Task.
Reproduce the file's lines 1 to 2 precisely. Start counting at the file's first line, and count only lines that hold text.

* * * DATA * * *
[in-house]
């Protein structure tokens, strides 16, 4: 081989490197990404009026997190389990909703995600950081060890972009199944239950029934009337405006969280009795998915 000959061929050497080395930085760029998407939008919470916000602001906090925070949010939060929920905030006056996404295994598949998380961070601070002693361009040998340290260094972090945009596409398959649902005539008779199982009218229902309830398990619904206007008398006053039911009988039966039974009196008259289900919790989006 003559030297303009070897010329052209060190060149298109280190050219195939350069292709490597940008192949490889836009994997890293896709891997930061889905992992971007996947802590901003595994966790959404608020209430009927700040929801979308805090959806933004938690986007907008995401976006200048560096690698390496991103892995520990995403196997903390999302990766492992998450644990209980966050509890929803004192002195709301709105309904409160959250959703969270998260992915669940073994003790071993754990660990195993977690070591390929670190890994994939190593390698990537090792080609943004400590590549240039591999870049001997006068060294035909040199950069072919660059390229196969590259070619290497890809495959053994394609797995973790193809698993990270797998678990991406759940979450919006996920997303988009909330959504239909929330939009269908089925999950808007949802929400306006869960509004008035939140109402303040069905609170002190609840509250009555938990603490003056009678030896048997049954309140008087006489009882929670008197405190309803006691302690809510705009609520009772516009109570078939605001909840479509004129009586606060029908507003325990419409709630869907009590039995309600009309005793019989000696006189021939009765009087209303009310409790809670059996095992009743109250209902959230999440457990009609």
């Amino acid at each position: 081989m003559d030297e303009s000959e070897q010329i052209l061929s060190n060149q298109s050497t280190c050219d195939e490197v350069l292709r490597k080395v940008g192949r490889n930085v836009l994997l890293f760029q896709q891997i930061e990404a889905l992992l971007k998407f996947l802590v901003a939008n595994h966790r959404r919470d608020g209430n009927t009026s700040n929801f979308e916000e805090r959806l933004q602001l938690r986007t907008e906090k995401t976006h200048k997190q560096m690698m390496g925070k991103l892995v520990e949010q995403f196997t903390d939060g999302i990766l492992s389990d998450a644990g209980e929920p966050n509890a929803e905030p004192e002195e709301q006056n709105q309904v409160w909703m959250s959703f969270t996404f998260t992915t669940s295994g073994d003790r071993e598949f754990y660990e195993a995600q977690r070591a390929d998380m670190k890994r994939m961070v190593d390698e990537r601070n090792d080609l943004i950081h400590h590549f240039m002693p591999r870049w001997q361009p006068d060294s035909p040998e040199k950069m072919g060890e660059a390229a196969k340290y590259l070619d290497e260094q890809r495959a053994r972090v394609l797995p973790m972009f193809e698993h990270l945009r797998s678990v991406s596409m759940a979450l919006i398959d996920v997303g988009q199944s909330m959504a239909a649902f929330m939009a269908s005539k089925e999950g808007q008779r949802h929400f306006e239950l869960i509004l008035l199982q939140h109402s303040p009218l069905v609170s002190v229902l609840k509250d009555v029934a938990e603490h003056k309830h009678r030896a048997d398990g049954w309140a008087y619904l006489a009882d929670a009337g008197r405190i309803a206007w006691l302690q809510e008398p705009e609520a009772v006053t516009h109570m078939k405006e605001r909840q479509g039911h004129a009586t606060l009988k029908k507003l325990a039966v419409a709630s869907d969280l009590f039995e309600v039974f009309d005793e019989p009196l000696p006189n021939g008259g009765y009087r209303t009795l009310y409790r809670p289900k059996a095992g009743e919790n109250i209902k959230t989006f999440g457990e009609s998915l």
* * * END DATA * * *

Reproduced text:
[in-house]
């Protein structure tokens, strides 16, 4: 081989490197990404009026997190389990909703995600950081060890972009199944239950029934009337405006969280009795998915 000959061929050497080395930085760029998407939008919470916000602001906090925070949010939060929920905030006056996404295994598949998380961070601070002693361009040998340290260094972090945009596409398959649902005539008779199982009218229902309830398990619904206007008398006053039911009988039966039974009196008259289900919790989006 003559030297303009070897010329052209060190060149298109280190050219195939350069292709490597940008192949490889836009994997890293896709891997930061889905992992971007996947802590901003595994966790959404608020209430009927700040929801979308805090959806933004938690986007907008995401976006200048560096690698390496991103892995520990995403196997903390999302990766492992998450644990209980966050509890929803004192002195709301709105309904409160959250959703969270998260992915669940073994003790071993754990660990195993977690070591390929670190890994994939190593390698990537090792080609943004400590590549240039591999870049001997006068060294035909040199950069072919660059390229196969590259070619290497890809495959053994394609797995973790193809698993990270797998678990991406759940979450919006996920997303988009909330959504239909929330939009269908089925999950808007949802929400306006869960509004008035939140109402303040069905609170002190609840509250009555938990603490003056009678030896048997049954309140008087006489009882929670008197405190309803006691302690809510705009609520009772516009109570078939605001909840479509004129009586606060029908507003325990419409709630869907009590039995309600009309005793019989000696006189021939009765009087209303009310409790809670059996095992009743109250209902959230999440457990009609």